Representation of Time and Motivation in the Nervous System
Thornquist, Stephen C.
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CitationThornquist, Stephen C. 2020. Representation of Time and Motivation in the Nervous System. Doctoral dissertation, Harvard University, Graduate School of Arts & Sciences.
AbstractMuch of our conscious experience comes from objects that exist purely within the brain – abstractions – making them extremely challenging to study.
But we know (or think we know) most of their fundamental building blocks: cells like neurons and glia, processes like biochemistry and electrophysiology, and their combinations and interactions. It still remains to be shown how these ideas can be stitched together to represent entities seemingly more complex and abstract than the constituent parts, and especially to experimentally verify that these apparent representations are used in the way we think. In this work, I study a number of abstractions (the passage of time, the accumulation of evidence, and the competition of several motivations), demonstrate how they arise in a relatively simple system (copulating Drosophila) to direct behavior, and propose a set of frameworks for extending these findings to more general circumstances.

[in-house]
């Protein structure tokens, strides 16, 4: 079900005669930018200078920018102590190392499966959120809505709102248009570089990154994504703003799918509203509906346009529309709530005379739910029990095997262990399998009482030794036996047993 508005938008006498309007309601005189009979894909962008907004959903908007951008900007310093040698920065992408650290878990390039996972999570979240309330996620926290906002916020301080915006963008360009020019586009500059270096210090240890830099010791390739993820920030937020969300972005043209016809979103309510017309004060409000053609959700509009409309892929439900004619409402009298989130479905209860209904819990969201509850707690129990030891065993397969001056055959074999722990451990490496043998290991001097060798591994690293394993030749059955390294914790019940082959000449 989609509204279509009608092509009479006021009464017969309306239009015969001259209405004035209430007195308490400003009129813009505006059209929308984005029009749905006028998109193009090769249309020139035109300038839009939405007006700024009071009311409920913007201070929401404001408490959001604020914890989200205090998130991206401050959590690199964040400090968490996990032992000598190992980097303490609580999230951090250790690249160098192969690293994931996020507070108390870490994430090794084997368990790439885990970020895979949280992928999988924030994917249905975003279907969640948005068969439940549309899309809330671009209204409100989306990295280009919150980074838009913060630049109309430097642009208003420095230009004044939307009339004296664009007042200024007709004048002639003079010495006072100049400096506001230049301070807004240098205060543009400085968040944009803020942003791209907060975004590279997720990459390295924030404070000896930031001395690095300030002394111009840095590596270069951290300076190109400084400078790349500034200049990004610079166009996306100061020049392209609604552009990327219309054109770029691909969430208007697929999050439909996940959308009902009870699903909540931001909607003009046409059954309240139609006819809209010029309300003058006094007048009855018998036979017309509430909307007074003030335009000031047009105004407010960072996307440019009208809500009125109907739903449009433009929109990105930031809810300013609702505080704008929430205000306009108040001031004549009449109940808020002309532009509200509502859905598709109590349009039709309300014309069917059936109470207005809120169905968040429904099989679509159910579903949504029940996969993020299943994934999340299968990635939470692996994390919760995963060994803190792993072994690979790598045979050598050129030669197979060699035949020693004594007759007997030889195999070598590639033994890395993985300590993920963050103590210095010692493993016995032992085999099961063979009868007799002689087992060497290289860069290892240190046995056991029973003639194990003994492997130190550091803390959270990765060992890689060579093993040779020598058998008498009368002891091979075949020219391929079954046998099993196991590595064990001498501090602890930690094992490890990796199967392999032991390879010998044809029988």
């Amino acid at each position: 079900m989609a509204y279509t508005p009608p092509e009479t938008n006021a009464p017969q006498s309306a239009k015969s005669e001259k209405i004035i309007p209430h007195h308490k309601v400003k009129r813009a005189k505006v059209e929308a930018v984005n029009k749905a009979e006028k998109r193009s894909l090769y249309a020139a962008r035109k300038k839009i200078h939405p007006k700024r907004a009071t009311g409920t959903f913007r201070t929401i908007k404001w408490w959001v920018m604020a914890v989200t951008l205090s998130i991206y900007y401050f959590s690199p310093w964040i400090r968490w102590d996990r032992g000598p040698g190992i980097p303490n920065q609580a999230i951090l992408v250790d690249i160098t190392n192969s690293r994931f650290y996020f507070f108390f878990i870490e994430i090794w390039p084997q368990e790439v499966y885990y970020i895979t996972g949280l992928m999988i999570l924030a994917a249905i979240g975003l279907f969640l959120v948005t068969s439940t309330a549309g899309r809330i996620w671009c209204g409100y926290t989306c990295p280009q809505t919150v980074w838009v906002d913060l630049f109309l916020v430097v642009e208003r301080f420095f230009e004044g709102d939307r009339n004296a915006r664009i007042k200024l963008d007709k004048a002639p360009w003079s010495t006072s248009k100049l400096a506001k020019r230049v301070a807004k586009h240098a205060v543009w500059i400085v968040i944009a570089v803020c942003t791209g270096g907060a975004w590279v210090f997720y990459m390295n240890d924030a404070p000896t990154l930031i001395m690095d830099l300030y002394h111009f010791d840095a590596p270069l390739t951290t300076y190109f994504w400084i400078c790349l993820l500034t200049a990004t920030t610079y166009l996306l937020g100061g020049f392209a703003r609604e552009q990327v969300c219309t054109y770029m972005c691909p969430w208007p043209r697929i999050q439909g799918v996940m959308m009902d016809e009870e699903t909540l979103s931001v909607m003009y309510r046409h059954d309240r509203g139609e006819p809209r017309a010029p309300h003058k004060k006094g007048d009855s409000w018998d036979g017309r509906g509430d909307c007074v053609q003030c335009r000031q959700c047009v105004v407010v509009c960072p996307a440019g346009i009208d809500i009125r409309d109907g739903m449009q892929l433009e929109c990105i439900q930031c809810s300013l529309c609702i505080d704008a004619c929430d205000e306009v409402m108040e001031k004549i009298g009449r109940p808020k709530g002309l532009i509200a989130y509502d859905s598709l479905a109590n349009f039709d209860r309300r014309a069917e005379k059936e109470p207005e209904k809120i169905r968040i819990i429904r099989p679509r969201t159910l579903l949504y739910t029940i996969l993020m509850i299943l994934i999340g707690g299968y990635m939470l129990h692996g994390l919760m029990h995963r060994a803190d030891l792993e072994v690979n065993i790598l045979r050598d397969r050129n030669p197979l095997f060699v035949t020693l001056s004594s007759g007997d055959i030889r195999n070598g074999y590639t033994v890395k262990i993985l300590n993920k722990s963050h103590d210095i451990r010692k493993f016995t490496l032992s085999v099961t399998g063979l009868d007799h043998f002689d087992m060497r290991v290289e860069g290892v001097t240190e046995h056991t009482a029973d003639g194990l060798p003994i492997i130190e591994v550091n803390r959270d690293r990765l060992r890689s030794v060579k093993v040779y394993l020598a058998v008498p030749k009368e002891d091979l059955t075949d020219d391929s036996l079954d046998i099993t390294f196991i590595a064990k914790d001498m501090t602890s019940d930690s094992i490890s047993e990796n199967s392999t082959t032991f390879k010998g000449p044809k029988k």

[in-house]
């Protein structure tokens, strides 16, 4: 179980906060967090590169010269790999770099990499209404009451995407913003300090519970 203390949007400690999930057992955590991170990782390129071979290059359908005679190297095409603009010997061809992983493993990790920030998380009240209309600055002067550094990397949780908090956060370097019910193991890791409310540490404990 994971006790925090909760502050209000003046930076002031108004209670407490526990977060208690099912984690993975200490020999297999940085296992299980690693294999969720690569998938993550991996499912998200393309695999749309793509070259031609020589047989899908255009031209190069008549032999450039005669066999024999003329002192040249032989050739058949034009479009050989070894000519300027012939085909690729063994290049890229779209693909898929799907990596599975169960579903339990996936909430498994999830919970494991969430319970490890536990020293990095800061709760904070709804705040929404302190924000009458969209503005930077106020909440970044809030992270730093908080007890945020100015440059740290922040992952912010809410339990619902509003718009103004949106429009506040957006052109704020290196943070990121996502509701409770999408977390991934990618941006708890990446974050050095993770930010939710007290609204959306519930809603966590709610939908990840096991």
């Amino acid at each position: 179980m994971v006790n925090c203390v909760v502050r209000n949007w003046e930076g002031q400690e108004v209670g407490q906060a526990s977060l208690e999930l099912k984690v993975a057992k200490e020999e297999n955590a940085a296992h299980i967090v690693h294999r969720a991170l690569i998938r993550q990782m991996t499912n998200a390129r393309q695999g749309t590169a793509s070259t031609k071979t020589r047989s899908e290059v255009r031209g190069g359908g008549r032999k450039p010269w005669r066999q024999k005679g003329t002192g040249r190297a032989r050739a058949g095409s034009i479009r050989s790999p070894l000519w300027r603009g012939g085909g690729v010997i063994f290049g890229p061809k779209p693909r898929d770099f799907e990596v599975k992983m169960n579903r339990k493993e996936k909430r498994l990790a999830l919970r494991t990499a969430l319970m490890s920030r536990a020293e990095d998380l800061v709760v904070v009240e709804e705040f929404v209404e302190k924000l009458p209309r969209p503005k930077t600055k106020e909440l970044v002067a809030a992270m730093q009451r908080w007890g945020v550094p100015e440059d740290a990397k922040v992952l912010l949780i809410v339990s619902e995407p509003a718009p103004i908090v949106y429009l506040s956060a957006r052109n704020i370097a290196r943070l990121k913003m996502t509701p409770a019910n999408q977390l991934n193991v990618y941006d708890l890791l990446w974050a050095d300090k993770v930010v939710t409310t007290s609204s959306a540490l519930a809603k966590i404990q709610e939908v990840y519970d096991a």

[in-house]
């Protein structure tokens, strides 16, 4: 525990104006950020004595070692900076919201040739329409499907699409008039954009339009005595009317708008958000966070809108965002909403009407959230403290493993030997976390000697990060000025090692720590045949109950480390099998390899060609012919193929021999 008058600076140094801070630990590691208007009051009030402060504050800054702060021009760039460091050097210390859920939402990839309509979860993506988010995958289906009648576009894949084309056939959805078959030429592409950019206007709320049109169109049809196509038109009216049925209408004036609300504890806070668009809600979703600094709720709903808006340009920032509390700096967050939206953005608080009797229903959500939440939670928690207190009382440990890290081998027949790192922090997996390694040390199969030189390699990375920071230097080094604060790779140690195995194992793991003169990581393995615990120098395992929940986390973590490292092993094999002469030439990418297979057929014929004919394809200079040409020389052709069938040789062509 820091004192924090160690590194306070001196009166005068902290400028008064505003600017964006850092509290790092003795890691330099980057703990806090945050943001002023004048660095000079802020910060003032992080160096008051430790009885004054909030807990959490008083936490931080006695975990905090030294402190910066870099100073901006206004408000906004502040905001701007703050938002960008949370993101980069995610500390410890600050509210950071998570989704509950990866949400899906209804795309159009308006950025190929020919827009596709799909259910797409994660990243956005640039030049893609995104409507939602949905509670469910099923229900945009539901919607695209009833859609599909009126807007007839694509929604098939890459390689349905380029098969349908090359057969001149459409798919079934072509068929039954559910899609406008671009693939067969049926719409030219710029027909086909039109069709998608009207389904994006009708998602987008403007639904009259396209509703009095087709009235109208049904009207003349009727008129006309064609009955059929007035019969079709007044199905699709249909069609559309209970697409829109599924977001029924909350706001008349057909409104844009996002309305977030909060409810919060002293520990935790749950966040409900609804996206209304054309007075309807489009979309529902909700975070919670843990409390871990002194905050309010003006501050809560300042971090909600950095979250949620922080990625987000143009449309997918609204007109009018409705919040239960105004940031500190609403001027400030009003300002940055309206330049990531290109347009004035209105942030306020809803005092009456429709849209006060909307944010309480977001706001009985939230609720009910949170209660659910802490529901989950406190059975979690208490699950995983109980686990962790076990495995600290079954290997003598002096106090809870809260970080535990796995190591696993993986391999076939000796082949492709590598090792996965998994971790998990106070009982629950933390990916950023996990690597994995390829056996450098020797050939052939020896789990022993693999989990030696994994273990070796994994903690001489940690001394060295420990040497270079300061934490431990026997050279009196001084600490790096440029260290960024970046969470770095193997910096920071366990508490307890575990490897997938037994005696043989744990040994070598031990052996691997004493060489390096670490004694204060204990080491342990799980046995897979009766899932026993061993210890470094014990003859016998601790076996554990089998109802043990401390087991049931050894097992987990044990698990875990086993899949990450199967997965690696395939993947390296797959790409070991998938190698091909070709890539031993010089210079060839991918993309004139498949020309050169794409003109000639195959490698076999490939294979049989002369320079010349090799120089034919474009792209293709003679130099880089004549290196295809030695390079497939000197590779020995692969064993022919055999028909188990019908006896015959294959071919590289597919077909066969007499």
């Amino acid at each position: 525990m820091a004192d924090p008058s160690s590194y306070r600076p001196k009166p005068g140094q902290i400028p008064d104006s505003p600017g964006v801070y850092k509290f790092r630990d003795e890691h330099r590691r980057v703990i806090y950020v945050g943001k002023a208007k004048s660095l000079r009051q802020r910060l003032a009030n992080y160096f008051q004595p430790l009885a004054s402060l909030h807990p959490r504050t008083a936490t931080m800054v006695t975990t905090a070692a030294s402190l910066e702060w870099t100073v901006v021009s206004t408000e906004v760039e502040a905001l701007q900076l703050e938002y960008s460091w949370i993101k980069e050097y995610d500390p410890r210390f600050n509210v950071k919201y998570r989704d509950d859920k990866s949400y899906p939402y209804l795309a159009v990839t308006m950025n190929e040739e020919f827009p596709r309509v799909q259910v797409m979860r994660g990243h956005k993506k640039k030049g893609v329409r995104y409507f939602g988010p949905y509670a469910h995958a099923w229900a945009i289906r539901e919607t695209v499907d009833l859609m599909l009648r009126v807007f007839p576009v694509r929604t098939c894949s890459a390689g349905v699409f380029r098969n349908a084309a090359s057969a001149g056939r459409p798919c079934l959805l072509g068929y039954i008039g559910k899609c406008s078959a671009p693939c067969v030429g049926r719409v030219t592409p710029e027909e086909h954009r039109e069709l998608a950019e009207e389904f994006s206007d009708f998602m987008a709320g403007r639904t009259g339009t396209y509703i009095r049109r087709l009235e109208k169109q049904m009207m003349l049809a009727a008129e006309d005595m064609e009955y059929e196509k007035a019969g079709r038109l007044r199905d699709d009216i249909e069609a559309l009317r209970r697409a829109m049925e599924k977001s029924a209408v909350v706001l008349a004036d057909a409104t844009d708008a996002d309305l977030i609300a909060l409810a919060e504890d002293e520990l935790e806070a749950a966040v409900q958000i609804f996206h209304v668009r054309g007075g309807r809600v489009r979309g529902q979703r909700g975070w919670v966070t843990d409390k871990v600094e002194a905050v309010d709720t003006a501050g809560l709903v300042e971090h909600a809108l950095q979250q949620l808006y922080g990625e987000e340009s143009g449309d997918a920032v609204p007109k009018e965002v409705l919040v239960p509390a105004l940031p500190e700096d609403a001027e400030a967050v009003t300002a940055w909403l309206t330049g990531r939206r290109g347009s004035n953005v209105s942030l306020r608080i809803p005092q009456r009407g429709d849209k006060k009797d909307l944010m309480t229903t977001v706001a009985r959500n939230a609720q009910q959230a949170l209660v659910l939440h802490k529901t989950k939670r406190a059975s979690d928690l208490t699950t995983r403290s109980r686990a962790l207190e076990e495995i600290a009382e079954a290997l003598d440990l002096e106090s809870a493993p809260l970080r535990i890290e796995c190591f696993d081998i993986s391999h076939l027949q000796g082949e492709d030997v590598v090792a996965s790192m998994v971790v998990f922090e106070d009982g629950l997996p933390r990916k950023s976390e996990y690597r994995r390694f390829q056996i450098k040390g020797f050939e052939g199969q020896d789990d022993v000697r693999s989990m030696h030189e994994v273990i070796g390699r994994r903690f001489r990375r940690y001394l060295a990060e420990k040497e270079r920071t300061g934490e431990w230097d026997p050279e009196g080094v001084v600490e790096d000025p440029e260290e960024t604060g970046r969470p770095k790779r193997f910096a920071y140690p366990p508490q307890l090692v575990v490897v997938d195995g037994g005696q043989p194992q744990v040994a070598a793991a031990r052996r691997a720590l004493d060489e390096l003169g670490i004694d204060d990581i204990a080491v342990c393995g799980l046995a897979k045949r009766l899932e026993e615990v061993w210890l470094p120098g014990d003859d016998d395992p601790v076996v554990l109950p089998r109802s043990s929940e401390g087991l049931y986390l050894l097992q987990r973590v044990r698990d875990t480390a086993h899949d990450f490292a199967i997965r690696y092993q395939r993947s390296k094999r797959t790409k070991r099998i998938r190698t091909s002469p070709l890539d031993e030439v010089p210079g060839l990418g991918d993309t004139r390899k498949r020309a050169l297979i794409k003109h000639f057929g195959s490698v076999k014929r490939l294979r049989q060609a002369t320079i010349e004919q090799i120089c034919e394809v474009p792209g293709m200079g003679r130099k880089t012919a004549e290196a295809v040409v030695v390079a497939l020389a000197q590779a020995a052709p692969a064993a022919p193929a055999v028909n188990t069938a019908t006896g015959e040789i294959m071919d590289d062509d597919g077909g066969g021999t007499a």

I find that the representation of abstractions does not come from studying single perspectives, e.g. population coding or measurements of synaptic strength, but instead from a holistic perspective of the operation of neurons. The brain simultaneously uses every stratum of its organizational structure, from the genetic up to ensembles of neurons acting in networks, to produce and transform the abstractions that control our behavior and experience.
Citable link to this pagehttps://nrs.harvard.edu/URN-3:HUL.INSTREPOS:37365145
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